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Copyright © 2003 Express Publishing Inc.
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Wednesday, May 26, 2004


Rangers crack down on rogue trail

ĎCitizen trailsí becoming a growing public lands problem

Express Staff Writer

A new single-track trail in Adams Gulch was closed recently almost as quickly as it was opened. That is because it was built last fall or this spring without permission from the U.S. Forest Service.

Some of the trails local residents enjoy on a regular basis have been illegally built. On Saturday morning, Hailey resident Heidi Fitch enjoyed a jog on a citizen-built trail that ascends the south face of Carbonate Mountain. The trail is almost entirely on private property. Express photo by David N. Seelig

The Forest Service and a local trails advocacy group have posted the trail closed, but what they really need is cooperation from the biking, hiking and running public.

"What weíre hoping to do is get the public cooperation until the (environmental study) process is done," said Steve Deffe, a member of Big Wood Backcountry Trails.

The Adams Gulch trail is not an isolated example.

According to public land managers, citizen-built trails are popping up across the country. Bikers, hikers and ATV riders alike have built them. Locally, the trail ascending Sun Peak from Trail Creek Road is an example. The meandering trail ascending the south side of Carbonate Mountain in Hailey is another, though it was built on private property rather than public land.

Another trail has been pioneered by citizens on the north side of Croy Creek Road, west of Hailey. It has created problems for the Animal Shelter of the Wood River Valley because trail users are disturbing animals there. It also crosses public and private property.

"The take-home message is, respect property," said John Kurtz, an outdoor recreation planner with the Bureau of Land Managementís Shoshone Field Office.

When Forest Service or BLM crews contemplate a new trail, there is a process they follow to attempt avoiding resource damage and unnecessary environmental impacts.

"The National Environmental Policy Act requires that before government takes action it looks at the consequences to the resources, the whole range of natural resources," said Joe Miczulski, a recreation program manager for the Sawtooth National Forestís Ketchum Ranger District.

As an example, Miczulski said a portion of the new Adams Gulch trail traverses a steep gully without regard for potential erosion. As the banks of the gully erode, the sediment could fall into the gully. When snow melts, it could wash the sediment into the creek. It could ultimately find its way into the Big Wood River and affect water quality and fish habitat.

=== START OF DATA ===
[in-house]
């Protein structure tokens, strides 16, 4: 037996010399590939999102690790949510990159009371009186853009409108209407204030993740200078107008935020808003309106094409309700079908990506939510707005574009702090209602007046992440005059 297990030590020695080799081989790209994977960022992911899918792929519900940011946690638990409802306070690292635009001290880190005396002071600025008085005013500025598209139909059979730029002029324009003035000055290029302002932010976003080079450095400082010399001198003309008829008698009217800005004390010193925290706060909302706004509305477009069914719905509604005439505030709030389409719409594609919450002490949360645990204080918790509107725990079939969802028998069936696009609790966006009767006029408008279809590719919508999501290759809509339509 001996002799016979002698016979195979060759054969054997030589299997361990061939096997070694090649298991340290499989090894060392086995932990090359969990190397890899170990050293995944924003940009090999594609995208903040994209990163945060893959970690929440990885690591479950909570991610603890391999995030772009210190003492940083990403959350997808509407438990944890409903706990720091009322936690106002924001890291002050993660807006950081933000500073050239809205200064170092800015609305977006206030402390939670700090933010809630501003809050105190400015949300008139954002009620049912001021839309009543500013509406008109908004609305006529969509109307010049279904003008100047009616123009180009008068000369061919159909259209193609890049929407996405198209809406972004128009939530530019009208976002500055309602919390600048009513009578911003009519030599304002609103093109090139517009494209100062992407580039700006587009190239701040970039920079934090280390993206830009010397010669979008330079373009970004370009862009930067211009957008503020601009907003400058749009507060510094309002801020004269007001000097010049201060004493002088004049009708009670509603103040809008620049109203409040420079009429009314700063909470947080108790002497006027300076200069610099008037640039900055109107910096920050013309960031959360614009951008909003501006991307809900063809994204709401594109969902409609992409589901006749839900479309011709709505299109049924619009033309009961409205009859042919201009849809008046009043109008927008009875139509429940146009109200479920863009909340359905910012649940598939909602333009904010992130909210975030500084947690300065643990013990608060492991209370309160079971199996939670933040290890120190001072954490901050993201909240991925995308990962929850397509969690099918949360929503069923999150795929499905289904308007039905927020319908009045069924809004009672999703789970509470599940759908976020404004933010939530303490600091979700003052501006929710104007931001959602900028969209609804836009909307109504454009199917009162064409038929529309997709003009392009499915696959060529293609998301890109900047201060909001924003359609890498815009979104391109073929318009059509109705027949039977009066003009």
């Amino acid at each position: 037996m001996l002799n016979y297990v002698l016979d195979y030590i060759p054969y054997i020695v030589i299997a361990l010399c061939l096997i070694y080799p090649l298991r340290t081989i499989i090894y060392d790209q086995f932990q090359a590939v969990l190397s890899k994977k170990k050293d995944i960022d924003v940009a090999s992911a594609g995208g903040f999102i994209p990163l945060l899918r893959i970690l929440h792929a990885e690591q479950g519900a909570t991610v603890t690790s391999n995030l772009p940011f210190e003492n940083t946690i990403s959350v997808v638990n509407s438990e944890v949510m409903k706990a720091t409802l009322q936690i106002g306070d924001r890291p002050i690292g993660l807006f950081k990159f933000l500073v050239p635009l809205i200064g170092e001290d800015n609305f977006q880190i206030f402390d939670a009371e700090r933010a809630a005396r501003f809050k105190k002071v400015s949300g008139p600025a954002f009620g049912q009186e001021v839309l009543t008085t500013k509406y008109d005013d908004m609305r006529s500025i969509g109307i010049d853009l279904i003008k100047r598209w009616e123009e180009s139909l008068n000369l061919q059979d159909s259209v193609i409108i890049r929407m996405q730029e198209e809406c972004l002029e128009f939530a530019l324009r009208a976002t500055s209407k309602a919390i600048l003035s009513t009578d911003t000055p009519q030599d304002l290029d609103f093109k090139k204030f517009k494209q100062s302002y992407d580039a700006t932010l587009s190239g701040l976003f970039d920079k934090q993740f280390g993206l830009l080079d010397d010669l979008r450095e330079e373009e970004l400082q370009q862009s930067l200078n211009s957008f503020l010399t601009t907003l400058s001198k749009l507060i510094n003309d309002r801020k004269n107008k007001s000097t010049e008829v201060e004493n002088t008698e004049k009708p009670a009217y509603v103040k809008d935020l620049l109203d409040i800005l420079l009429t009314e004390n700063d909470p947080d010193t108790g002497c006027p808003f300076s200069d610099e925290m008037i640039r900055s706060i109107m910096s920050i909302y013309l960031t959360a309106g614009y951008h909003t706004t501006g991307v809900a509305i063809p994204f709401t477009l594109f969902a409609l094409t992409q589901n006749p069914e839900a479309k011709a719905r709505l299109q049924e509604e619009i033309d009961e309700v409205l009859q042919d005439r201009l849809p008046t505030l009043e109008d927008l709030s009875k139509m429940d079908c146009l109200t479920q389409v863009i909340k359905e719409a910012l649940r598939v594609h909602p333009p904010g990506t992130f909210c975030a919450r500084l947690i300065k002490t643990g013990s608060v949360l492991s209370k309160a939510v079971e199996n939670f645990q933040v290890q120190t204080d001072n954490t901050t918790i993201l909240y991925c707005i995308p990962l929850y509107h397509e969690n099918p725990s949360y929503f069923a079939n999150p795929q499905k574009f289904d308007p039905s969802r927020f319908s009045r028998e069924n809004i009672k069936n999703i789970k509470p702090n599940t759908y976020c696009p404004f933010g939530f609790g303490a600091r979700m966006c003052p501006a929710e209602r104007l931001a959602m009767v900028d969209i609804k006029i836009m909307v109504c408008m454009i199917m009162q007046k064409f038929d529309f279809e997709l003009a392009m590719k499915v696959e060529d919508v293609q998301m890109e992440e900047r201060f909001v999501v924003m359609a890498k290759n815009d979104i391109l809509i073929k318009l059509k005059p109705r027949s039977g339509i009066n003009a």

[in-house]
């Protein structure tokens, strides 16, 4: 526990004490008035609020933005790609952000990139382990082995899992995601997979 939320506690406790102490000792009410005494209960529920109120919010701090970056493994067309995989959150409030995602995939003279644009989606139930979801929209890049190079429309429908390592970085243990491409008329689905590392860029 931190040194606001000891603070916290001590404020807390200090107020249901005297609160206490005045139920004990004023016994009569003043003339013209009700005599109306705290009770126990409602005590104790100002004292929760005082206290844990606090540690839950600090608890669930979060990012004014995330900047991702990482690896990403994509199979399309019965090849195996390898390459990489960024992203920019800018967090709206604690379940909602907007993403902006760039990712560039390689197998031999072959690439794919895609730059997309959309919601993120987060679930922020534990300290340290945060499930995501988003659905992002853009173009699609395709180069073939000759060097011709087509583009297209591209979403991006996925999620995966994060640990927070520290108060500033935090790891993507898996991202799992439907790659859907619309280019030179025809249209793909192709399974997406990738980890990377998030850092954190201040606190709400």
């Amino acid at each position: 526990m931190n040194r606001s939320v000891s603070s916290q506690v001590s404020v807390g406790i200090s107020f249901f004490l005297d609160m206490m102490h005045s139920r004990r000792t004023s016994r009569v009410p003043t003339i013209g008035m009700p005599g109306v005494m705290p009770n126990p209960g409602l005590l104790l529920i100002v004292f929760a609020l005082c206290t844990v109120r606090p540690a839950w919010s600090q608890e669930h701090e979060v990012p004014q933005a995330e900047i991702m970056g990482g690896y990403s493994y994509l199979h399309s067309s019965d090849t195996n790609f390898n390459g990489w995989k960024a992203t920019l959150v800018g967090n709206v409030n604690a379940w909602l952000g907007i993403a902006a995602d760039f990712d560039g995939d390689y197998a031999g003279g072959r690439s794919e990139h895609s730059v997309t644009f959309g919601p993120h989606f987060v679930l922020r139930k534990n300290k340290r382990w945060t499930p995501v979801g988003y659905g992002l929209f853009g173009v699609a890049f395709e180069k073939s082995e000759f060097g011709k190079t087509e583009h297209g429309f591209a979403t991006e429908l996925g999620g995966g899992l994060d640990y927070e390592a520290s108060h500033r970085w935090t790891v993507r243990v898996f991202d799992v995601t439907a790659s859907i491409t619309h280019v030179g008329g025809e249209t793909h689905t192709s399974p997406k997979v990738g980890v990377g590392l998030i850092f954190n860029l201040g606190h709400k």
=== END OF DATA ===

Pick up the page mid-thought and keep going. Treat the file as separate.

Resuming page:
"Itís not that the idea of the trail is bad, but the current execution of it compromises the resources and the people who use it, frankly," Miczulski said.

The Adams Gulch trail actually had legal origins. Two local residents asked Forest Service officials last summer to consider a new trail, and they were told to flag the route they proposed so forest managers could evaluate it. Some sections followed a game trail. Other sections crossed swaths of sagebrush.

Sometime between last fall and this spring, someone cut down a few trees and used some tools to dig out portions of the trail. As spring progressed, more people have discovered the new path, and it has quickly become well traveled. What was practically invisible two weeks ago is now a prominent spur, Deffe said.

"This trail started as part of a legitimate process," said Chris Lehman, a member of Big Wood Backcountry Trails. "We want people to know that if they want to get new trails, thereís a process to follow."

Miczulski said the Forest Service is beginning the process of evaluating the trail, but it still could be some time before a green light is given to local trail users. In the meantime, the trail will be posted with signs from Big Wood Backcountry Trails.

"We just need to remain patient, chill out for a while and respect the closure," Lehman said. "Itís not just closed. Weíre working toward opening it."

Additionally, several other trail projects are ongoing. Kurtz said the BLM is evaluating new trail options for Sun Peak and out Croy Creek. Miczulski said the Forest Service is working on trail re-routes in Greenhorn Gulch and on the Warm Springs Ridge Trail.

In the end, regulating the construction of "citizen trails" is up to citizens, Kurtz said.

"If you see someone building trails or degrading trails, talk with them or notify the agencies," he said. "Itís just as much the responsibility of the community as it is the agency."


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